Opinion: How To (Or Not To) Stand Up To Racism In The Subway – A Bystander Intervention Story

Opinion: How To (Or Not To) Stand Up To Racism In The Subway – A Bystander Intervention Story
(Photo via hetalbot/instagram)
(Photo via hetalbot/instagram)

Written by Priscila Néri

I wanted to share something that happened to me last Thursday night as I was getting off the Q train at Prospect Park with my 3-year-old son around 6pm.

Right when we stepped onto the platform, we came face-to-face with a young white couple pushing a massive double stroller with two small kids inside. They seemed to be from out of town. The man was angrily banging on the elevator door of the subway platform because it was stuck. His wife seemed like she was trying to calm him down and then he started shouting: “It was those f@$#& stupid n!$#ers that broke it”.

I stopped, in shock, and stood there to see if he was actually saying what I thought he was. Then he left no doubt by screaming it many more times. No one else was close by. I couldn’t believe I was actually witnessing this. On my block, in Brooklyn, in my treasured bubble.

Then an African American woman stopped and stood by me and, also in shock. “Did he just say…” she asked. “Yes,” I said.

We just kind of stood there, disgusted, shocked, and also afraid to be honest. She alerted another African American woman that was walking by not to go close to the man. By this time he had ended his tirade and was carrying the stroller up the stairs with his wife. We all followed from a distance. I wanted to say something to him but didn’t know what. I was so enraged but also shaking, scared, and worried how he might react towards me or my son (I’m also 9 months pregnant).

“Sir, we don’t accept that kind of bigotry and language here in Brooklyn, if this is who you are you should go back to where you came from,” I blurted out from a distance, at the top of the stairs. That pathetic sentence was all I could muster. He started mumbling towards me, his wife started to hold him back and I became more afraid of this monster. I held my son’s hand tightly and we walked away. One of the African American women walked away with me.

I kept saying I couldn’t believe what just happened, that in our neighborhood at least I thought we were safe from this. We’re never safe, she said.

My parents immigrated from Brazil to the U.S. when I was 2 years old, and having lived most of my life in NYC, I later realized that I had never before witnessed a white person using that word with all the intended hate and horror it entails. How privileged of me.

My mom and sister have dark skin, have also lived in NYC this whole time and have never experienced something like this firsthand either. Like all women, we’ve dealt with sexual harassment and gender discrimination throughout our lives, but never this.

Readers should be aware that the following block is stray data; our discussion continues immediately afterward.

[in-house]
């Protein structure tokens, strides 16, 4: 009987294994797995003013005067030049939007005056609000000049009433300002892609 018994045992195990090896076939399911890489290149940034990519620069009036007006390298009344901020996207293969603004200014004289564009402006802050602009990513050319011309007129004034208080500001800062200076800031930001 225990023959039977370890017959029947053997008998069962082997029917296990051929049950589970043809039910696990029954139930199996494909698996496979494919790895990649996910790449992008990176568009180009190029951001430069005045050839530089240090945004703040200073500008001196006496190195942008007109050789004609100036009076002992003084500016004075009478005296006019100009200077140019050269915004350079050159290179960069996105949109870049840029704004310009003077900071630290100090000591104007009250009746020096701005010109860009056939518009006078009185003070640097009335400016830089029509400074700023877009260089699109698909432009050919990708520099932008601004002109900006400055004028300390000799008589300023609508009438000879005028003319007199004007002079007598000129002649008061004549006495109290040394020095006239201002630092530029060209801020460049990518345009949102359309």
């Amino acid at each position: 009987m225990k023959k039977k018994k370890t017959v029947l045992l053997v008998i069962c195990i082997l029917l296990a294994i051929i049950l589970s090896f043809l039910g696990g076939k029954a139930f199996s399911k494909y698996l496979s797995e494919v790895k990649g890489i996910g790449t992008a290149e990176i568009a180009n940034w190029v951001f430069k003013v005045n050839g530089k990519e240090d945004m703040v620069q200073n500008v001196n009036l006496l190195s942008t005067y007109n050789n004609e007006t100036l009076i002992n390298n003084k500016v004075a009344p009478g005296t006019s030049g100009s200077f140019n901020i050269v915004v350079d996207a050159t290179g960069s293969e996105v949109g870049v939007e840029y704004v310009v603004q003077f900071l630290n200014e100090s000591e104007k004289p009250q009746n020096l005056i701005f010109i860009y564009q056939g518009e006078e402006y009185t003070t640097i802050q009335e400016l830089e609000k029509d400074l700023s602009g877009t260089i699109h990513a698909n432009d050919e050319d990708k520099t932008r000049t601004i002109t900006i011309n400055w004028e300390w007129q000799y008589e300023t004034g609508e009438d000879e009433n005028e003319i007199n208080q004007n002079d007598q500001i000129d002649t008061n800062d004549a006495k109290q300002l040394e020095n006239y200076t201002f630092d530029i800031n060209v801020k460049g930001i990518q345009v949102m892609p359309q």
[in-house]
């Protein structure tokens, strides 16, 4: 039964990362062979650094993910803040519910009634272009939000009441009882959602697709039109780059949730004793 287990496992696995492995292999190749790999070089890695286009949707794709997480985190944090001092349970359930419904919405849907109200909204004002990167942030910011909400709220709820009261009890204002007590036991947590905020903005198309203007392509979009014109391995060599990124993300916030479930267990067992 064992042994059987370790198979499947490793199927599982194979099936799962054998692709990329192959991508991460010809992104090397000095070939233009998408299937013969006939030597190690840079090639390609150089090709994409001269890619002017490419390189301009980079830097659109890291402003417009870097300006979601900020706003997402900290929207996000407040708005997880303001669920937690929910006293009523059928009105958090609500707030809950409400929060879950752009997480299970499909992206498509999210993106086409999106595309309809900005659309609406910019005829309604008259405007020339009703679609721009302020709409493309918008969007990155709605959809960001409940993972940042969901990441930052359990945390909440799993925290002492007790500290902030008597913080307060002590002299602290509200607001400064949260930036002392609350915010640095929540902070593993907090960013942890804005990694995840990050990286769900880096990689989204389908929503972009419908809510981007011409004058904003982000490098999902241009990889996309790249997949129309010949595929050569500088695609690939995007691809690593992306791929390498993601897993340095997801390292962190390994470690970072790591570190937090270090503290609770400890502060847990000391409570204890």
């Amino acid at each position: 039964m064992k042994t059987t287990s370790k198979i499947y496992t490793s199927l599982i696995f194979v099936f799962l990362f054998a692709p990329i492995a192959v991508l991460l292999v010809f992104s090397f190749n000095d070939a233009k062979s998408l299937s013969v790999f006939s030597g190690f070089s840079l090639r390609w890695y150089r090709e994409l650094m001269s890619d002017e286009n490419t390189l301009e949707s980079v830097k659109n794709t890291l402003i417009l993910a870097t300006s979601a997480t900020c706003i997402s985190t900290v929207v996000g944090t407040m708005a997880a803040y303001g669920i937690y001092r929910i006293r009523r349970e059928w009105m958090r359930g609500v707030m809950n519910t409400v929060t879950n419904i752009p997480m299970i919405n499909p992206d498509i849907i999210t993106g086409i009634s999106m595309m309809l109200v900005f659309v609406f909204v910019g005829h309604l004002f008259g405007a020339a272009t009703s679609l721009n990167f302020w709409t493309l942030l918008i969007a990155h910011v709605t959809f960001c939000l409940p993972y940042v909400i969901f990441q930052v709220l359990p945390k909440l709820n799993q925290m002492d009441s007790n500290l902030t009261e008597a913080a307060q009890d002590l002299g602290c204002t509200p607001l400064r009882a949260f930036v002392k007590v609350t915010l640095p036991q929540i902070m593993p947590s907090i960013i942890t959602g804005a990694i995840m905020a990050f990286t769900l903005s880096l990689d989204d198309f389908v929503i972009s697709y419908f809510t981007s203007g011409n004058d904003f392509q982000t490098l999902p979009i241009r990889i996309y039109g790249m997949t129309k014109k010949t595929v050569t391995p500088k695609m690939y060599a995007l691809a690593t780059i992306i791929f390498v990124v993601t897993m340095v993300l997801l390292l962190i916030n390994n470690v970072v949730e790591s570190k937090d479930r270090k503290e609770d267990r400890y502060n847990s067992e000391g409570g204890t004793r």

The funny thing is that the day before this happened, I had watched and read a bunch of online resources on bystander intervention and what to do if you witness a hate crime. I looked for these after the news about the New Yorker wearing a hijab that was assaulted by Trump supporters in Times Square after the election. I also work for a human rights organization that collaborates with activists around the world and helps them use video to expose abuse and violence.

Even still, I was unable to react in a way I could feel proud of — in retrospect, being caught so off guard (of this happening in Brooklyn) just paralyzed me. I think if I had been somewhere in the middle of the U.S., somewhere in Trump country where I expect this kind of sentiment exists, I would’ve been more prepared to react instead of freeze.

As if we needed any more evidence, shit is real. I’m sharing this now in the hopes it will help prepare more of us in this community to respond to this should it happen again. I am reminded that “safety” is an illusion or for many people of color and LGBTQ/gender non-conforming people. But I’ve also heard time and time again that solidarity is so important, and that what makes people feel supported in situations when they feel targeted or unsafe is knowing that there are bystanders willing to witness and intervene (when possible) where people are being threatened or assaulted.

I hope to do better next time — have the NYC hate crime hotline on speed dial, start filming if that could help collect evidence, and learn more about the resources on how to intervene safely and effectively. I Would also welcome anyone’s thoughts or feedback.

Here’s one resource on guidelines for being a bystander that I found useful and you may, too.

This op-ed was originally posted in the closed Facebook group, Prospect-Lefferts Gardens & Brooklyn Neighbors. It was posted here with permission from the author.